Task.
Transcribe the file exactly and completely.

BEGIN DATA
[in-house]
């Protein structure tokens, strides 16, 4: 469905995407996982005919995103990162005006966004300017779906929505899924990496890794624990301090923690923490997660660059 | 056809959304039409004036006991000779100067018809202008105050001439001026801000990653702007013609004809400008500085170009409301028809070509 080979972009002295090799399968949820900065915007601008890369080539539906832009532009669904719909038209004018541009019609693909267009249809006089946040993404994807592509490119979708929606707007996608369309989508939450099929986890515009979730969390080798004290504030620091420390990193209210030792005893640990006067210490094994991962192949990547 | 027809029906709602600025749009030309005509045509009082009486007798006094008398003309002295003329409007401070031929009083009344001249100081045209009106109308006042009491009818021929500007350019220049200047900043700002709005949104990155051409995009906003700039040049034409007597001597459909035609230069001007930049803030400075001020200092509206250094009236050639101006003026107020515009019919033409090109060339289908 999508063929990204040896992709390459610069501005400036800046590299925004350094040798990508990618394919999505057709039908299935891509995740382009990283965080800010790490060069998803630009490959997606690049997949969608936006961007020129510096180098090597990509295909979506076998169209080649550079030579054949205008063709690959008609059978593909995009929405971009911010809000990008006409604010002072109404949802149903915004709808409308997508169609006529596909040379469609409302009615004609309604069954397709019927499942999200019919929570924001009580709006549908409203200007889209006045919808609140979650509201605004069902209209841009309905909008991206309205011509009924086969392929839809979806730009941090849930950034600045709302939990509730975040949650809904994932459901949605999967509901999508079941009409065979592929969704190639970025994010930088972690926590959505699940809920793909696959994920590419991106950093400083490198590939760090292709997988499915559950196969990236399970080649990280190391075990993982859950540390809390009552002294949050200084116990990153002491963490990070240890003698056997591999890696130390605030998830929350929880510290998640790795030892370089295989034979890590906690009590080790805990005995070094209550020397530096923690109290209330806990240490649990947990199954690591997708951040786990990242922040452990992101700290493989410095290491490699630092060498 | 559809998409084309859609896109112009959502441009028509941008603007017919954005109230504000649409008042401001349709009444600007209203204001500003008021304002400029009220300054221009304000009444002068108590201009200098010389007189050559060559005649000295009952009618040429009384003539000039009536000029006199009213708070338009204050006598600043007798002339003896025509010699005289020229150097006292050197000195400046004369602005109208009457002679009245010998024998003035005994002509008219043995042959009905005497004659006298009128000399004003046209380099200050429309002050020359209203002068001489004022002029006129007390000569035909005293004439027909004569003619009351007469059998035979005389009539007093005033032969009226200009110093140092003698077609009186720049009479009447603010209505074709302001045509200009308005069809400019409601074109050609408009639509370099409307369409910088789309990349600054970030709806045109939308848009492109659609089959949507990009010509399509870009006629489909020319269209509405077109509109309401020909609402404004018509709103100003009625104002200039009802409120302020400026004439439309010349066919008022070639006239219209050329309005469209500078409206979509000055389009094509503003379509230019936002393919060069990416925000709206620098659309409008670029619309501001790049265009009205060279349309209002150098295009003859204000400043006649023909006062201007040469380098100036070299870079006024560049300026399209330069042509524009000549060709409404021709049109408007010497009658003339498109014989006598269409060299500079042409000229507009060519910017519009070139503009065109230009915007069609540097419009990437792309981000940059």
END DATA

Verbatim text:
[in-house]
């Protein structure tokens, strides 16, 4: 469905995407996982005919995103990162005006966004300017779906929505899924990496890794624990301090923690923490997660660059 | 056809959304039409004036006991000779100067018809202008105050001439001026801000990653702007013609004809400008500085170009409301028809070509 080979972009002295090799399968949820900065915007601008890369080539539906832009532009669904719909038209004018541009019609693909267009249809006089946040993404994807592509490119979708929606707007996608369309989508939450099929986890515009979730969390080798004290504030620091420390990193209210030792005893640990006067210490094994991962192949990547 | 027809029906709602600025749009030309005509045509009082009486007798006094008398003309002295003329409007401070031929009083009344001249100081045209009106109308006042009491009818021929500007350019220049200047900043700002709005949104990155051409995009906003700039040049034409007597001597459909035609230069001007930049803030400075001020200092509206250094009236050639101006003026107020515009019919033409090109060339289908 999508063929990204040896992709390459610069501005400036800046590299925004350094040798990508990618394919999505057709039908299935891509995740382009990283965080800010790490060069998803630009490959997606690049997949969608936006961007020129510096180098090597990509295909979506076998169209080649550079030579054949205008063709690959008609059978593909995009929405971009911010809000990008006409604010002072109404949802149903915004709808409308997508169609006529596909040379469609409302009615004609309604069954397709019927499942999200019919929570924001009580709006549908409203200007889209006045919808609140979650509201605004069902209209841009309905909008991206309205011509009924086969392929839809979806730009941090849930950034600045709302939990509730975040949650809904994932459901949605999967509901999508079941009409065979592929969704190639970025994010930088972690926590959505699940809920793909696959994920590419991106950093400083490198590939760090292709997988499915559950196969990236399970080649990280190391075990993982859950540390809390009552002294949050200084116990990153002491963490990070240890003698056997591999890696130390605030998830929350929880510290998640790795030892370089295989034979890590906690009590080790805990005995070094209550020397530096923690109290209330806990240490649990947990199954690591997708951040786990990242922040452990992101700290493989410095290491490699630092060498 | 559809998409084309859609896109112009959502441009028509941008603007017919954005109230504000649409008042401001349709009444600007209203204001500003008021304002400029009220300054221009304000009444002068108590201009200098010389007189050559060559005649000295009952009618040429009384003539000039009536000029006199009213708070338009204050006598600043007798002339003896025509010699005289020229150097006292050197000195400046004369602005109208009457002679009245010998024998003035005994002509008219043995042959009905005497004659006298009128000399004003046209380099200050429309002050020359209203002068001489004022002029006129007390000569035909005293004439027909004569003619009351007469059998035979005389009539007093005033032969009226200009110093140092003698077609009186720049009479009447603010209505074709302001045509200009308005069809400019409601074109050609408009639509370099409307369409910088789309990349600054970030709806045109939308848009492109659609089959949507990009010509399509870009006629489909020319269209509405077109509109309401020909609402404004018509709103100003009625104002200039009802409120302020400026004439439309010349066919008022070639006239219209050329309005469209500078409206979509000055389009094509503003379509230019936002393919060069990416925000709206620098659309409008670029619309501001790049265009009205060279349309209002150098295009003859204000400043006649023909006062201007040469380098100036070299870079006024560049300026399209330069042509524009000549060709409404021709049109408007010497009658003339498109014989006598269409060299500079042409000229507009060519910017519009070139503009065109230009915007069609540097419009990437792309981000940059």